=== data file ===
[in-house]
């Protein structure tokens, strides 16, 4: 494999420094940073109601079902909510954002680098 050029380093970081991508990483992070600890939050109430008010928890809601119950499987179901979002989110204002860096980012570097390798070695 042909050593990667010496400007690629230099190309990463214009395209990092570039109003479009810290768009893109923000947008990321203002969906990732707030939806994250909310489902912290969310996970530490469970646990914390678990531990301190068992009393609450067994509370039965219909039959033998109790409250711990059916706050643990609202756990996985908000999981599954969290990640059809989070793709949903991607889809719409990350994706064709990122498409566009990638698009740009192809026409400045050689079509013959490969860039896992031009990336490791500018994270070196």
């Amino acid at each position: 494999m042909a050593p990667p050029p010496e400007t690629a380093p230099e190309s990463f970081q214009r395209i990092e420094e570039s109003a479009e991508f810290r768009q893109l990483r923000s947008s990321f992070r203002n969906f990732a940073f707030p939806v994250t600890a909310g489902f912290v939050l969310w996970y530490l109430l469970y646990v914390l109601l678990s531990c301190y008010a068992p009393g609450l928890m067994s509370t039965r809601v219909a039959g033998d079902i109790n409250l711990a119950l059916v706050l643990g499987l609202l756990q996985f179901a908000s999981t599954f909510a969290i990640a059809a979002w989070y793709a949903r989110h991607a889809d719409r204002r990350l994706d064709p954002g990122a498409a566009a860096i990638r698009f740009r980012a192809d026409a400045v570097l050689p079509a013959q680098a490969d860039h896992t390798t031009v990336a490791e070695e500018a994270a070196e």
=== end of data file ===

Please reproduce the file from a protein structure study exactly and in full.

[in-house]
């Protein structure tokens, strides 16, 4: 494999420094940073109601079902909510954002680098 050029380093970081991508990483992070600890939050109430008010928890809601119950499987179901979002989110204002860096980012570097390798070695 042909050593990667010496400007690629230099190309990463214009395209990092570039109003479009810290768009893109923000947008990321203002969906990732707030939806994250909310489902912290969310996970530490469970646990914390678990531990301190068992009393609450067994509370039965219909039959033998109790409250711990059916706050643990609202756990996985908000999981599954969290990640059809989070793709949903991607889809719409990350994706064709990122498409566009990638698009740009192809026409400045050689079509013959490969860039896992031009990336490791500018994270070196």
């Amino acid at each position: 494999m042909a050593p990667p050029p010496e400007t690629a380093p230099e190309s990463f970081q214009r395209i990092e420094e570039s109003a479009e991508f810290r768009q893109l990483r923000s947008s990321f992070r203002n969906f990732a940073f707030p939806v994250t600890a909310g489902f912290v939050l969310w996970y530490l109430l469970y646990v914390l109601l678990s531990c301190y008010a068992p009393g609450l928890m067994s509370t039965r809601v219909a039959g033998d079902i109790n409250l711990a119950l059916v706050l643990g499987l609202l756990q996985f179901a908000s999981t599954f909510a969290i990640a059809a979002w989070y793709a949903r989110h991607a889809d719409r204002r990350l994706d064709p954002g990122a498409a566009a860096i990638r698009f740009r980012a192809d026409a400045v570097l050689p079509a013959q680098a490969d860039h896992t390798t031009v990336a490791e070695e500018a994270a070196e």